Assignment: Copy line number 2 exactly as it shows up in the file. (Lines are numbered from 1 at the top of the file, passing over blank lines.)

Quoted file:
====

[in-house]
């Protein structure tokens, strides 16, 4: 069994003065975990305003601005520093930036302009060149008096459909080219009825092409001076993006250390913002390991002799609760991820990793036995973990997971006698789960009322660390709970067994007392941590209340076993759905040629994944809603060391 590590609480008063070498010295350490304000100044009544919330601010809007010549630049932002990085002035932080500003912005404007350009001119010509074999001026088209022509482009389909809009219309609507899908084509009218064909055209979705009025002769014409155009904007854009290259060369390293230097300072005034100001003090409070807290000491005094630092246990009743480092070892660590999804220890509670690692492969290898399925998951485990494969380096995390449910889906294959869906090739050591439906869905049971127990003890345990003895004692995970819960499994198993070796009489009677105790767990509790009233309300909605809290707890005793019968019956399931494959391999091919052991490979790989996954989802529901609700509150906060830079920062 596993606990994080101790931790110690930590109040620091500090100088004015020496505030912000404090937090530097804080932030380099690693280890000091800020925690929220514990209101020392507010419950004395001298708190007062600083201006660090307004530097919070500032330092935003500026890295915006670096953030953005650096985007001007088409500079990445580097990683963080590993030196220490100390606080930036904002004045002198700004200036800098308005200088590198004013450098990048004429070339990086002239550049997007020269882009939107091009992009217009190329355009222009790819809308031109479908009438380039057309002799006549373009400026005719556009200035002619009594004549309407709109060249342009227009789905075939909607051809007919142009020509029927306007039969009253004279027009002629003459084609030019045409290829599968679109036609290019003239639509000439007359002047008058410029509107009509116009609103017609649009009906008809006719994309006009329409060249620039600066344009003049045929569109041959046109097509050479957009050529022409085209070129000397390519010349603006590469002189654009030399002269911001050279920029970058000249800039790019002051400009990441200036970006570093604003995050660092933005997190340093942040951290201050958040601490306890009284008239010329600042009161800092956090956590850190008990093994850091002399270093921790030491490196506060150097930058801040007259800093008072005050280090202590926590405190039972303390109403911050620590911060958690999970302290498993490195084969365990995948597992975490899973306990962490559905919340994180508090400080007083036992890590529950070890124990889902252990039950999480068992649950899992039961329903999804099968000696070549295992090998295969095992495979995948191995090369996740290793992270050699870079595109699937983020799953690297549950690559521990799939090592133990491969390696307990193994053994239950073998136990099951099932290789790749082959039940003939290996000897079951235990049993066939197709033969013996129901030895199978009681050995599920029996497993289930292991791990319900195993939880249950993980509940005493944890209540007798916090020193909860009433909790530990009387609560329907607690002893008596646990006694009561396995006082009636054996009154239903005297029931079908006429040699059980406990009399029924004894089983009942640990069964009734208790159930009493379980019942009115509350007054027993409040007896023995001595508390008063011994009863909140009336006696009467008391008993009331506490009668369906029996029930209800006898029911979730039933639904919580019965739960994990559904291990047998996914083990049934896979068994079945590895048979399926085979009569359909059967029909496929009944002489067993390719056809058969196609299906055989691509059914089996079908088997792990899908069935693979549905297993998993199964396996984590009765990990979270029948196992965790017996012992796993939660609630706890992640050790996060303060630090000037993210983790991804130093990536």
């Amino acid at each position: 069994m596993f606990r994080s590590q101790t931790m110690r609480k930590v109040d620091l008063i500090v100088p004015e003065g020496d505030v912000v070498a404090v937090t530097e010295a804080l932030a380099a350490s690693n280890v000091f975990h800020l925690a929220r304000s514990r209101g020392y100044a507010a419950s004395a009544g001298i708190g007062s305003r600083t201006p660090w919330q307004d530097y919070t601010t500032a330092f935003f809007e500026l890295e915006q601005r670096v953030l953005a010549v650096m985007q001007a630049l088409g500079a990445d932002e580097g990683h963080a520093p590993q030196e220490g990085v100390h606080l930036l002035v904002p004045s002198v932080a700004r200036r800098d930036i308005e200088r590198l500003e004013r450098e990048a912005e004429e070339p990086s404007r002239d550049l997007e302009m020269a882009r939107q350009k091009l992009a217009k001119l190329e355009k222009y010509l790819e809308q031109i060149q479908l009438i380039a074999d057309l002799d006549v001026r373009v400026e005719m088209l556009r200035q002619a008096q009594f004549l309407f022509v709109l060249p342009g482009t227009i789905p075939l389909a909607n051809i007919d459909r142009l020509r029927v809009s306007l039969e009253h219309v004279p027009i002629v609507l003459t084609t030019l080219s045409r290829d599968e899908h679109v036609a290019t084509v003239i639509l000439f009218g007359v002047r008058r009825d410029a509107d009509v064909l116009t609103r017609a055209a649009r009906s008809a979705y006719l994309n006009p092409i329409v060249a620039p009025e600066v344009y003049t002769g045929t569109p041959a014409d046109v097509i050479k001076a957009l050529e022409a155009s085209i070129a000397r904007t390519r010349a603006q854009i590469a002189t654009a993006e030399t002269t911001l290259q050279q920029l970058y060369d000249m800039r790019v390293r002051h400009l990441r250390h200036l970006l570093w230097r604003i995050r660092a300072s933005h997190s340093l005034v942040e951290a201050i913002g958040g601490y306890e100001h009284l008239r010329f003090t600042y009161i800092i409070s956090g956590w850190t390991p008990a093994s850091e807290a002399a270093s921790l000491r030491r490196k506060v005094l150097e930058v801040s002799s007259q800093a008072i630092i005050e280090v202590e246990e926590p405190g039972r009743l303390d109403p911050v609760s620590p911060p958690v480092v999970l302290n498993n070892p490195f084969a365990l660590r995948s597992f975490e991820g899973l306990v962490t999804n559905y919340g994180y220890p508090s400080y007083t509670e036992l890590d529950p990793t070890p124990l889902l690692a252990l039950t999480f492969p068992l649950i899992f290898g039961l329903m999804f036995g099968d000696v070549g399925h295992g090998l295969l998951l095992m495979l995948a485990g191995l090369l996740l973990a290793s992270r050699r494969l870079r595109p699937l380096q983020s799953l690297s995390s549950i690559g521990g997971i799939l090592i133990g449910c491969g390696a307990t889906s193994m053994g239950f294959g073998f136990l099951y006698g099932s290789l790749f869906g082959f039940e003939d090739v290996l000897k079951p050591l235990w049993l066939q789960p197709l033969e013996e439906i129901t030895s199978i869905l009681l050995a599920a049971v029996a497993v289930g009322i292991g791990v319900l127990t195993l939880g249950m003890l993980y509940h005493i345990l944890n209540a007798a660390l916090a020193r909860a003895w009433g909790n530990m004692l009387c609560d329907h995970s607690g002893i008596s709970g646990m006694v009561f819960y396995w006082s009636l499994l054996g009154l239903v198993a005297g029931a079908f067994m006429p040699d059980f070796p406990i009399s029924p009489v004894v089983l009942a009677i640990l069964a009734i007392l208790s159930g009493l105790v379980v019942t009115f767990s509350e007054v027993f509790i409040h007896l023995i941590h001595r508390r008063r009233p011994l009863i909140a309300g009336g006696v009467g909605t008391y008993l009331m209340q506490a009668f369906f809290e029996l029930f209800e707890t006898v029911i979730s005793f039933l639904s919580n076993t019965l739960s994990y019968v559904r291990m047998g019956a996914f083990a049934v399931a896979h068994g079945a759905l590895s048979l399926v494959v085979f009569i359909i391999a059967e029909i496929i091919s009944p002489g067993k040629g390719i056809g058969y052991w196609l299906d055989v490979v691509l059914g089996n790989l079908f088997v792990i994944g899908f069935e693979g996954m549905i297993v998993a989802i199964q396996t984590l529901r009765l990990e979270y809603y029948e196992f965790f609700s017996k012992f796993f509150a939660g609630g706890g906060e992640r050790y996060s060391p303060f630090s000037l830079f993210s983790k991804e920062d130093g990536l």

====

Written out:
């Protein structure tokens, strides 16, 4: 069994003065975990305003601005520093930036302009060149008096459909080219009825092409001076993006250390913002390991002799609760991820990793036995973990997971006698789960009322660390709970067994007392941590209340076993759905040629994944809603060391 590590609480008063070498010295350490304000100044009544919330601010809007010549630049932002990085002035932080500003912005404007350009001119010509074999001026088209022509482009389909809009219309609507899908084509009218064909055209979705009025002769014409155009904007854009290259060369390293230097300072005034100001003090409070807290000491005094630092246990009743480092070892660590999804220890509670690692492969290898399925998951485990494969380096995390449910889906294959869906090739050591439906869905049971127990003890345990003895004692995970819960499994198993070796009489009677105790767990509790009233309300909605809290707890005793019968019956399931494959391999091919052991490979790989996954989802529901609700509150906060830079920062 596993606990994080101790931790110690930590109040620091500090100088004015020496505030912000404090937090530097804080932030380099690693280890000091800020925690929220514990209101020392507010419950004395001298708190007062600083201006660090307004530097919070500032330092935003500026890295915006670096953030953005650096985007001007088409500079990445580097990683963080590993030196220490100390606080930036904002004045002198700004200036800098308005200088590198004013450098990048004429070339990086002239550049997007020269882009939107091009992009217009190329355009222009790819809308031109479908009438380039057309002799006549373009400026005719556009200035002619009594004549309407709109060249342009227009789905075939909607051809007919142009020509029927306007039969009253004279027009002629003459084609030019045409290829599968679109036609290019003239639509000439007359002047008058410029509107009509116009609103017609649009009906008809006719994309006009329409060249620039600066344009003049045929569109041959046109097509050479957009050529022409085209070129000397390519010349603006590469002189654009030399002269911001050279920029970058000249800039790019002051400009990441200036970006570093604003995050660092933005997190340093942040951290201050958040601490306890009284008239010329600042009161800092956090956590850190008990093994850091002399270093921790030491490196506060150097930058801040007259800093008072005050280090202590926590405190039972303390109403911050620590911060958690999970302290498993490195084969365990995948597992975490899973306990962490559905919340994180508090400080007083036992890590529950070890124990889902252990039950999480068992649950899992039961329903999804099968000696070549295992090998295969095992495979995948191995090369996740290793992270050699870079595109699937983020799953690297549950690559521990799939090592133990491969390696307990193994053994239950073998136990099951099932290789790749082959039940003939290996000897079951235990049993066939197709033969013996129901030895199978009681050995599920029996497993289930292991791990319900195993939880249950993980509940005493944890209540007798916090020193909860009433909790530990009387609560329907607690002893008596646990006694009561396995006082009636054996009154239903005297029931079908006429040699059980406990009399029924004894089983009942640990069964009734208790159930009493379980019942009115509350007054027993409040007896023995001595508390008063011994009863909140009336006696009467008391008993009331506490009668369906029996029930209800006898029911979730039933639904919580019965739960994990559904291990047998996914083990049934896979068994079945590895048979399926085979009569359909059967029909496929009944002489067993390719056809058969196609299906055989691509059914089996079908088997792990899908069935693979549905297993998993199964396996984590009765990990979270029948196992965790017996012992796993939660609630706890992640050790996060303060630090000037993210983790991804130093990536």